Fourth: This show is my favorite visual adaptation of 16th century England, a crowded genre of which I've seen a few.  The 1998 Cate Blanchett vehicle Elizabeth is probably my next favorite, along with it's sequel Elizabeth: The Golden Age.  The unexceptional Elizabeth I, the 2005 TV mini-series, and A Man for All Seasons, the 1966 film adapted from a play, fill out the middleThe "We watched a History Channel documentary and that's all the research we need" Shakespeare in Love far in the back of the pack.

Fifth: Beyond Rhys Meyers, the rest of the cast is great as well.  Natalie Dormer is a personal favorite.  Sam Neill plays a convincing Cardinal Wolsey, and Peter O'Toole is a delightful treat as Pope Paul III.  The lesser-known actors they get for Sir Thomas More, Catherine of Aragon, and Thomas Cromwell are also very compelling.

I thought this show would be a guilty pleasure, but turns out there's no reason for adjective at all.  It is simply a pleasure, and I'm enjoying it immensely.  I've finished season 1 and am about halfway through season 2, and I plan to continue for a while.

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Sherlock: Season 3

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How in the hell does this show manage to stay as good as it is?  Season 2 left nowhere for Season 3 to go, so it's going to be bad, right?  I mean, how many times can you bring a character back from the dead before your show has more in common with a Soap Opera than with a top-notch mystery drama?  This is the second time in a row that I've thought "It can't possibly be as good as I remember it" and then starting and finishing the series and thinking that, somehow, it was even better than I rememberd.  As soon as I begin watching a season of Sherlock, I'm reliably done within two days.  Sure, part of that is the fact that there's only three 90 minute episodes, but on the other hand, it's often difficult to find 90 uninterrupted minutes.  But we manage it, every time.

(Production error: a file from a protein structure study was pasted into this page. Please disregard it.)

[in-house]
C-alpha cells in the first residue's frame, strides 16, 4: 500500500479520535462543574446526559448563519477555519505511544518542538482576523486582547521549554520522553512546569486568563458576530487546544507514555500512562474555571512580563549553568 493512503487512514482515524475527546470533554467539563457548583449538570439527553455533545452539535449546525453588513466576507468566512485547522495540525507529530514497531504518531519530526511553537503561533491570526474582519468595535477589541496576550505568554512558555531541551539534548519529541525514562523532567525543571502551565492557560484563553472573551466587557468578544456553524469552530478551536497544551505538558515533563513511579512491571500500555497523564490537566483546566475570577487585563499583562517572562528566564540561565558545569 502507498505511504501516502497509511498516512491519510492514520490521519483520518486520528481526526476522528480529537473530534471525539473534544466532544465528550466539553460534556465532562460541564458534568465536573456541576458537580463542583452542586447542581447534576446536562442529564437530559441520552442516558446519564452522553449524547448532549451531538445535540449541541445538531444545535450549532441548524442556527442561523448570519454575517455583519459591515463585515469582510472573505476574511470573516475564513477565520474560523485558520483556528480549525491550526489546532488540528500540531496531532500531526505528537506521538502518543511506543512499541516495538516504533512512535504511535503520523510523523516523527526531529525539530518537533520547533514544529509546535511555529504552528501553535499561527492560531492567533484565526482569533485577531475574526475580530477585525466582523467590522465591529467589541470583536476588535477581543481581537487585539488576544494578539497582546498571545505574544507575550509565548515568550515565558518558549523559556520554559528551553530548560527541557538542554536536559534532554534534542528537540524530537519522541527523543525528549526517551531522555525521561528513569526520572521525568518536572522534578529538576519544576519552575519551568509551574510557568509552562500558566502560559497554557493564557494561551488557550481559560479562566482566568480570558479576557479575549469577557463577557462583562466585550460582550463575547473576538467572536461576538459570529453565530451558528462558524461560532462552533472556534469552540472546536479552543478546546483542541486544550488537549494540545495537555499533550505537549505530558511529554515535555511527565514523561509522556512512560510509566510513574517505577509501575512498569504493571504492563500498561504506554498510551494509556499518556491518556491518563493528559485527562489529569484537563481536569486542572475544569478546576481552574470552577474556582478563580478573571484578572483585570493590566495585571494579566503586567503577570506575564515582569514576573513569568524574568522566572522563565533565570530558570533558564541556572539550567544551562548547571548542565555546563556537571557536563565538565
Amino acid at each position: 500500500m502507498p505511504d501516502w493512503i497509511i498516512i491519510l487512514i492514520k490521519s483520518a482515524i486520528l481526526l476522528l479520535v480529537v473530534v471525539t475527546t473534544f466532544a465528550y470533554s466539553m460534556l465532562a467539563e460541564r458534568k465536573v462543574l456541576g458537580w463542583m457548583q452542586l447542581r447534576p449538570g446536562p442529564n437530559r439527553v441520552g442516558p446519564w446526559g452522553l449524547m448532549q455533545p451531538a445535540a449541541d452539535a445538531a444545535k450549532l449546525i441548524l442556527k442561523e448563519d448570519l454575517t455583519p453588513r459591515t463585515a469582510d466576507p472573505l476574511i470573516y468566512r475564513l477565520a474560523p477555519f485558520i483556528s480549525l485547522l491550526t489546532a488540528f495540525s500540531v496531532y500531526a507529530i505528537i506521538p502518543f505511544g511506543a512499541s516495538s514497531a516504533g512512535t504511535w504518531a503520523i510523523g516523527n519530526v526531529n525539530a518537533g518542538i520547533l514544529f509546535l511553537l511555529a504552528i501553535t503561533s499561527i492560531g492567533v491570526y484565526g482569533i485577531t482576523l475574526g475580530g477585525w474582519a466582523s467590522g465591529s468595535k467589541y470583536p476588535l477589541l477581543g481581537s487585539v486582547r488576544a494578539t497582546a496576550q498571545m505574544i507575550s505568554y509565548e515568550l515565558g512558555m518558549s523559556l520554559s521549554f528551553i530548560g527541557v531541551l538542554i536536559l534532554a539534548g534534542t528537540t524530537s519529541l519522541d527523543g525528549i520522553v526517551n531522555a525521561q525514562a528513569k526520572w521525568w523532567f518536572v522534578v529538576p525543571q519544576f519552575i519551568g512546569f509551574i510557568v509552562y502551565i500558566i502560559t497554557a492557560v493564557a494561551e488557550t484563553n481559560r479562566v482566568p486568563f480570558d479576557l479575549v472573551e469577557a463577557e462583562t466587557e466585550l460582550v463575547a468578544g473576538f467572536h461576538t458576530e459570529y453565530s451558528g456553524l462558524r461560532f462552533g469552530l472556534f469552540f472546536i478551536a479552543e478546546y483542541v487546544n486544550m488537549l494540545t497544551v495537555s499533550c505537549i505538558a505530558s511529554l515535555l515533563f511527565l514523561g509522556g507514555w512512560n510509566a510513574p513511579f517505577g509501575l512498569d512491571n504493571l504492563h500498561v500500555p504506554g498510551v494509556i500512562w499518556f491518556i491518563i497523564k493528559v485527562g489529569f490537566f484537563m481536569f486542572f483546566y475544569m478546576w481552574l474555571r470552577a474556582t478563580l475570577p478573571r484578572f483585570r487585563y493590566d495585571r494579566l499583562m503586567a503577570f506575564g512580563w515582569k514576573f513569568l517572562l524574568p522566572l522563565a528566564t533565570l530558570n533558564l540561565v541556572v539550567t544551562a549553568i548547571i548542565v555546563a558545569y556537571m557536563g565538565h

The great things from past seasons are completely undimmed.  Cumberbatch still has the perfect Holmesian manner, and still nails the sociopathic savant character well.  Freeman, even though he's a much bigger star now, still convincingly plays the exasperated sidekick.  And together, they still have an astounding magnetism.  The villain in this season isn't quite as good as Moriarty, but don't worry, he'll be back.  Did you miss him?